At 6:20 a.m. on the morning of April 18, 1942 (now 102 days since the Pearl Harbor attack) Japanese Vice Admiral Boshiro Hosogaya, commander of the Japanese Fifth Fleet aboard the heavy cruiser Kiso, was awakened to read an urgent message from picket boat Number 23, the Nitto Maru. The message read; “Three enemy carriers sighted -Position 650 nautical miles east of Inubo Saki.” The Nitto Maru failed to respond to calls for further information. The vice-admiral alerted the command of the Combined Fleet headquarters. He advised them that with the known range of American carrier based bombers, the Americans would not be within range to attack the home islands for another 24 hours. The combined fleet immediately sent the following message to all commands; “Tactical Method 3 against United States Fleet.” In response elements of the First and Second Fleets sortie-ed out of their bases at Yokosuka and Hiroshima and began searching for the American carriers. Japanese aircraft carriers as far away as the Indian Ocean began to steam at all possible speed toward home waters. They would not be in time.
Just after noon Tokyo time, that same morning, Argentinean attaché Ramon Lavelle thought he heard explosions and ran onto the roof of his embassy. “I…saw four American bombers flying over the rooftops. They couldn’t have been more than 100 feet off the ground….All Tokyo seemed to be in a panic…I could see fires starting near the port…” One of the attackers would later write, “...the Japanese apparently were entirely unprepared for the attack…farmers in the field looked up and went back to work undisturbed; villagers waved from the streets; a baseball game continued its play; and in the distance training planes took off and landed apparently unaware of any danger present."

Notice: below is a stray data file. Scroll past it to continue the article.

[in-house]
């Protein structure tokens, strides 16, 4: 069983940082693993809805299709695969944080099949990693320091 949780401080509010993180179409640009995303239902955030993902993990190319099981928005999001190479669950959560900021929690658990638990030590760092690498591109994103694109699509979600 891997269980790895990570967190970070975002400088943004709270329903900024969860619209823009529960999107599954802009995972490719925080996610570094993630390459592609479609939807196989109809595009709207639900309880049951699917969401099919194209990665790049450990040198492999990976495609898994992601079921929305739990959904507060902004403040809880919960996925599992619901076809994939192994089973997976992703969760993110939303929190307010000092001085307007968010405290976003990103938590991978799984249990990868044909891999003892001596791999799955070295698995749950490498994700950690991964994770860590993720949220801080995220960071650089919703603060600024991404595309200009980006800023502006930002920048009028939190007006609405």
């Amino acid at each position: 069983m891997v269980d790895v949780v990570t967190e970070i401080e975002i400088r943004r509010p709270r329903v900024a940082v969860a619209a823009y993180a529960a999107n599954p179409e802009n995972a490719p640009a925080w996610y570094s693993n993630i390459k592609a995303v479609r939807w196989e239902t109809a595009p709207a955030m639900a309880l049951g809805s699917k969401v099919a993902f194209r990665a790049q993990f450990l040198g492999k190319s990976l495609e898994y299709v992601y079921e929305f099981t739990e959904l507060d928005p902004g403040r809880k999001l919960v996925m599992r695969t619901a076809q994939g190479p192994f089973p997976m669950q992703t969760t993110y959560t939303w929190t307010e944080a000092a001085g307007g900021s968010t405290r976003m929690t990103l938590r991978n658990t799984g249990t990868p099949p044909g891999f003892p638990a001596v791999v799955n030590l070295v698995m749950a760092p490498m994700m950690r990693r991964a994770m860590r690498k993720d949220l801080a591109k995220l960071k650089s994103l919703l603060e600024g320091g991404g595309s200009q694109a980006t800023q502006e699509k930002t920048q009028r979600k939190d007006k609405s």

Ten targets were struck in Tokyo by the B-25 medium range land based bombers, and one each in four other Japanese cities. A carrier under construction was hit by a single bomb. One bomb even landed inside the grounds of the Imperial Palace. Of the attackers, one B-25 received some minor damage from anti-aircraft fire, and another had to dump its bomb load into the sea when it was attacked by fighters. The two American carriers that had launched The Doolittle Raid, and all escorting ships, escaped unharmed. It would be weeks before the American public was informed of the attack, but the Japanese responded immediately by diverting fighter squadrons and anti-aircraft units back to the home islands, and with more extreme measures. Long before another American bomb landed on Japan, 10% of Tokyo had been plowed under to form fire brakes across the city. But enen this sacrifice proved ineffectual in the B-29 fire raids of 1945.
The common thread connecting these three nations from December 1941 to April 1942 was the assumption that war could be restrained by the plans of politics or strategy. But all wars appear out of a clear blue sky, even to those who start them. And no strategy survives the first contact with the enemy. So all wars are a form of compulsory education for those foolish enough to think they have nothing more to learn. And the three lesson that war teaches are always the same. The only sin in war is losing. The only assurance of losing is arrogance. And arrogance always leads to war.
There are no vast, grand conspiracies that produce wars. There is only common human arrogance, and usually a surplus of that.
 - 30 -